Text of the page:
World War I instigated serious financial hardship to form not only in Europe but also in the United States even before its entry. Likewise, the breakout of war impeded the growth of funding to the South Carolina Baptist Convention (SCBC), which consequently reduced monies appropriated to the budgets of its members including Furman University and the Greenville Woman's College (GWC). Therefore, to learn about the administrative accounts of these schools, I examined parts of the Annuals of the South Carolina Baptist Convention, which chronicled the state of affairs for all its constituents. In the Annuals, I perused both the minutes of the yearly convention’s sessions and the “Report of the Education Board”, created only in 1913. The most notable detail from the former came in the 36th minute of the 1914 convention when the SCBC adopted the proposal to rename the Greenville Female College the Greenville Woman’s College. However, it was in the education reports where all the significant developments that occurred in each school were revealed and is thus what ultimately constitutes my analysis herein. Each school’s president authored its education report and articulated how the school progressed during the past academic year (1).
In Furman University, the 1914-1917 reports had much less content collectively than in the 1918-1921 reports. Despite this discrepancy in activity, campus improvements occurred throughout the WWI-period, such as in the ones explicitly stated for 1914, 1915, 1918, 1919, 1920, and 1921. Another indicator of the school’s status was student enrollment, which decreased moderately in 1914 only to increase until 1917. The decline continued in 1918, but enrollment greatly increased from 1919 to 1921. Even when current and prospective students were engaged in the war, enrollment never dropped below the 1915 level. On the other hand, the Furman Fitting School, already in financial trouble before the war, suffered heavier losses in enrollment from 1913 to 1915 and was forced to close in the latter year due to its growing debt. To respond to the large increases in enrollment during the postwar years, several new buildings were constructed to accommodate the enlarged student body. They included a gymnasium, the Manly Athletic Field, a new dormitory, an infirmary, a heating plant, and a central dining room. This unparalleled expansion in the size of the university was made possible by generous private and public donors; the gifts provided by the Seventy-Five Million Dollar Campaign and the General Education Board of New York comprised a large share of the aid. In the midst of mass architectural enterprise, Furman was becoming increasingly modernized academically. In 1918, Latin and Greek studies became combined under the heading of Classics. From 1920 to 1921, the departments of Education and Law were established, and the Furman Summer School began operations. While Furman began to develop into a more sophisticated educational institution throughout the WWI-era, that process sped significantly in the postwar period (2).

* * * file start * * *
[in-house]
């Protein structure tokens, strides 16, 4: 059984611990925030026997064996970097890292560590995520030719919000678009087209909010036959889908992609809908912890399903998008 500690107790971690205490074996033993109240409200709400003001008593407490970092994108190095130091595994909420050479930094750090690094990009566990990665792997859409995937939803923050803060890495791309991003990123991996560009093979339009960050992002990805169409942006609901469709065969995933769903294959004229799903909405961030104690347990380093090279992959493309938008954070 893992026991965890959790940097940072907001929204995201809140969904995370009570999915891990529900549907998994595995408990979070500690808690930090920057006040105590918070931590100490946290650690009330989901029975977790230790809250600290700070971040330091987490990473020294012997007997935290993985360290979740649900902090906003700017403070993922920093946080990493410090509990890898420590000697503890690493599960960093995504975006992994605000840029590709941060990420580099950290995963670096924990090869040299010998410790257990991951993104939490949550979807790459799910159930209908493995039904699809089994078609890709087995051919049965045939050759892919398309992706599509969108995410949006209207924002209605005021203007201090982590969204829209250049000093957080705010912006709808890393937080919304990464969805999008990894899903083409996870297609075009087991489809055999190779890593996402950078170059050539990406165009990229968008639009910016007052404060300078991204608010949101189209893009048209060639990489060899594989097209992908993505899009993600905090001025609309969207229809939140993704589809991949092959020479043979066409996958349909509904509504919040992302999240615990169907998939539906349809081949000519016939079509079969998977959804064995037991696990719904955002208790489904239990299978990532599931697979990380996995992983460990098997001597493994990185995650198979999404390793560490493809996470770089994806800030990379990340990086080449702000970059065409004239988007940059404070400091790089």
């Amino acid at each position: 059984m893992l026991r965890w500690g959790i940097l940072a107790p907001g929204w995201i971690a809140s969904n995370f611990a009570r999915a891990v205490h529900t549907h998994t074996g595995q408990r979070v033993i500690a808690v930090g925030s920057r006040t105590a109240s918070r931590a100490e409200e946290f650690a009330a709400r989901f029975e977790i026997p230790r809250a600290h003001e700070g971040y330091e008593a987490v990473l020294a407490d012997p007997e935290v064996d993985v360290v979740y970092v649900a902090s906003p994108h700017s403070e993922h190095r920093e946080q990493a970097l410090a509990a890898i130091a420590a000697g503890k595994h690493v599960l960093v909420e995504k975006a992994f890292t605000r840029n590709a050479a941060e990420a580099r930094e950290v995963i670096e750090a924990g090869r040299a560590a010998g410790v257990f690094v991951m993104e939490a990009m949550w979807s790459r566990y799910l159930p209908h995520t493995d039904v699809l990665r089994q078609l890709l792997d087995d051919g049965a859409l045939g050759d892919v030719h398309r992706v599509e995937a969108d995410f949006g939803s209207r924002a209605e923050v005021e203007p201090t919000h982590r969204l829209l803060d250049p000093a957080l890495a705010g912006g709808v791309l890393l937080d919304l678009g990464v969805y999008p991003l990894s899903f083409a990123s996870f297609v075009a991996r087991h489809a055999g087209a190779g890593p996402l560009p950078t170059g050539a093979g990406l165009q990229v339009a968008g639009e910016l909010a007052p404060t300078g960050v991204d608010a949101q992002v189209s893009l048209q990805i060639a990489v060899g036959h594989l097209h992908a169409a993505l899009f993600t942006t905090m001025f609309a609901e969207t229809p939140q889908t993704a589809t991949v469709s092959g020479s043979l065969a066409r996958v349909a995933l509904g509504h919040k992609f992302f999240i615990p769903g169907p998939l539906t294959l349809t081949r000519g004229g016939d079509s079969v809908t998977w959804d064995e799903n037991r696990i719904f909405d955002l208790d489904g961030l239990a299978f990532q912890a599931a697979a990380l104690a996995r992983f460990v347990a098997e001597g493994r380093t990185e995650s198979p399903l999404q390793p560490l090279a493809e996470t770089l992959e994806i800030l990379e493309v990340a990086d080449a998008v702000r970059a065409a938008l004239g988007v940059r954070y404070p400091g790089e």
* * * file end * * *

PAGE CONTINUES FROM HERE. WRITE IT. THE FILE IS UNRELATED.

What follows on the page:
In analyzing the GWC in a manner similar to Furman, campus improvements were apparent, albeit on a smaller scale, and they were noted for 1916, 1919, and 1921. Student enrollment characterized the greatest change in the GWC during this time, as it nearly doubled from 1914 to 1920 before dropping off the following year. The GWC had at least twice as many students as Furman until 1920 when enrollment at Furman began increasing at a higher rate. Despite the large growth of the student body, only a few major architectural constructions occurred, and they were all established during the postwar years. They included the conversion of the old auditorium to a dormitory, the erection of a Fine Arts building, and the complete overhaul of the campus plumbing system. It was unclear from the Annuals how much financial aid the GWC received from the SCBC, but in judging by the content and tone of the president’s educational reports, the college seemed to have adapted to the war’s economic repercussions reasonably well. On another note, The GWC revised academic policies further than Furman in that it sought to not only modernize itself but become increasingly standardized during this time. Examples of modernization included efforts taken to reduce the gender gap in providing closer to equal salaries to all professors beginning in 1919 and having a trained librarian on staff for the first time in 1920. The GWC became standardized in a number of ways beginning in 1914 when students were graded with higher expectations than previously. Before WWI few professors held college degrees, but by 1921 all professors were recipients of degrees from standardized institutions. In a move to raise the educational standards of the college, the school devised a few academic policy changes in 1918. The Bachelor of Science and the Bachelor of Music degrees were announced to take effect the next year. Also, examination at the college was now required for all students seeking advanced standard degrees, and all diplomas formerly granted were discontinued except those representing the standard degrees. In 1921, the GWC submitted its application to become an accredited college in the Southern Association of Colleges and Secondary Schools, which would later be approved. It was evident that the Greenville Woman’s College grew in both size and professionalism during this turbulent period in history (3).
1 Annuals of the South Carolina Baptist Convention, 1914, Furman University Archives, Greenville, SC.
2 Annuals of the South Carolina Baptist Convention, 1914-1921, Furman University Archives, Greenville, SC.